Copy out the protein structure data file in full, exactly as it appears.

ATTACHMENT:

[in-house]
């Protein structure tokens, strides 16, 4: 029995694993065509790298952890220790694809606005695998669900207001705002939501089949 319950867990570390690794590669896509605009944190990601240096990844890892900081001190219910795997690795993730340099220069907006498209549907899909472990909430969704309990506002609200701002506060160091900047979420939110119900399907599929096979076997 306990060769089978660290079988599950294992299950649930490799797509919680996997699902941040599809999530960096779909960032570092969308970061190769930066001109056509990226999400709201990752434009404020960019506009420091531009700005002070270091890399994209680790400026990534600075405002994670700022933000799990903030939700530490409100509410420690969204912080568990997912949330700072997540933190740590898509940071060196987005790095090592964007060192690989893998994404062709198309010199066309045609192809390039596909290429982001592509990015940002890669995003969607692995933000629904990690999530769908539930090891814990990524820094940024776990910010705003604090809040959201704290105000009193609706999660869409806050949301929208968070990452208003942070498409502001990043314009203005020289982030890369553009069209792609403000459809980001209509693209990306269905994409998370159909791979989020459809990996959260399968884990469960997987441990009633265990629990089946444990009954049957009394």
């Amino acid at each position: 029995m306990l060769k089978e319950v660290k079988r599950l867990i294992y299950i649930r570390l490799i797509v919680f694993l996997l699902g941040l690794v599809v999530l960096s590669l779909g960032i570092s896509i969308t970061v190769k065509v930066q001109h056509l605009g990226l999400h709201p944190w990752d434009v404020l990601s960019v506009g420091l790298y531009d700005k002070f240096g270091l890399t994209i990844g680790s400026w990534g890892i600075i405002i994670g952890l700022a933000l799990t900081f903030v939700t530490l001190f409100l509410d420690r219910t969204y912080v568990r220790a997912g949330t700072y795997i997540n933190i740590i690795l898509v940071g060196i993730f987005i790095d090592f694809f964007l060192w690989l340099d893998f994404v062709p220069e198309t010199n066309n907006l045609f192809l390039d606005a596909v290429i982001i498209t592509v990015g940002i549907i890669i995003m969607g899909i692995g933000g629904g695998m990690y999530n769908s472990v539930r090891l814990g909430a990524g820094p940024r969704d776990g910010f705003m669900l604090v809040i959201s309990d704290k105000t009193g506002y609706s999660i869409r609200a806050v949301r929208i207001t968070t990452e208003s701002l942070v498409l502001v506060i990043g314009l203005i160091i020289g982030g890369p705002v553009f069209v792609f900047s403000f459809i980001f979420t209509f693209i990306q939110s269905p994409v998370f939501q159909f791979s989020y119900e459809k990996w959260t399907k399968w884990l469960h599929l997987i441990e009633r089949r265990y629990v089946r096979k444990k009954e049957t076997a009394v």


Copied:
[in-house]
């Protein structure tokens, strides 16, 4: 029995694993065509790298952890220790694809606005695998669900207001705002939501089949 319950867990570390690794590669896509605009944190990601240096990844890892900081001190219910795997690795993730340099220069907006498209549907899909472990909430969704309990506002609200701002506060160091900047979420939110119900399907599929096979076997 306990060769089978660290079988599950294992299950649930490799797509919680996997699902941040599809999530960096779909960032570092969308970061190769930066001109056509990226999400709201990752434009404020960019506009420091531009700005002070270091890399994209680790400026990534600075405002994670700022933000799990903030939700530490409100509410420690969204912080568990997912949330700072997540933190740590898509940071060196987005790095090592964007060192690989893998994404062709198309010199066309045609192809390039596909290429982001592509990015940002890669995003969607692995933000629904990690999530769908539930090891814990990524820094940024776990910010705003604090809040959201704290105000009193609706999660869409806050949301929208968070990452208003942070498409502001990043314009203005020289982030890369553009069209792609403000459809980001209509693209990306269905994409998370159909791979989020459809990996959260399968884990469960997987441990009633265990629990089946444990009954049957009394």
């Amino acid at each position: 029995m306990l060769k089978e319950v660290k079988r599950l867990i294992y299950i649930r570390l490799i797509v919680f694993l996997l699902g941040l690794v599809v999530l960096s590669l779909g960032i570092s896509i969308t970061v190769k065509v930066q001109h056509l605009g990226l999400h709201p944190w990752d434009v404020l990601s960019v506009g420091l790298y531009d700005k002070f240096g270091l890399t994209i990844g680790s400026w990534g890892i600075i405002i994670g952890l700022a933000l799990t900081f903030v939700t530490l001190f409100l509410d420690r219910t969204y912080v568990r220790a997912g949330t700072y795997i997540n933190i740590i690795l898509v940071g060196i993730f987005i790095d090592f694809f964007l060192w690989l340099d893998f994404v062709p220069e198309t010199n066309n907006l045609f192809l390039d606005a596909v290429i982001i498209t592509v990015g940002i549907i890669i995003m969607g899909i692995g933000g629904g695998m990690y999530n769908s472990v539930r090891l814990g909430a990524g820094p940024r969704d776990g910010f705003m669900l604090v809040i959201s309990d704290k105000t009193g506002y609706s999660i869409r609200a806050v949301r929208i207001t968070t990452e208003s701002l942070v498409l502001v506060i990043g314009l203005i160091i020289g982030g890369p705002v553009f069209v792609f900047s403000f459809i980001f979420t209509f693209i990306q939110s269905p994409v998370f939501q159909f791979s989020y119900e459809k990996w959260t399907k399968w884990l469960h599929l997987i441990e009633r089949r265990y629990v089946r096979k444990k009954e049957t076997a009394v």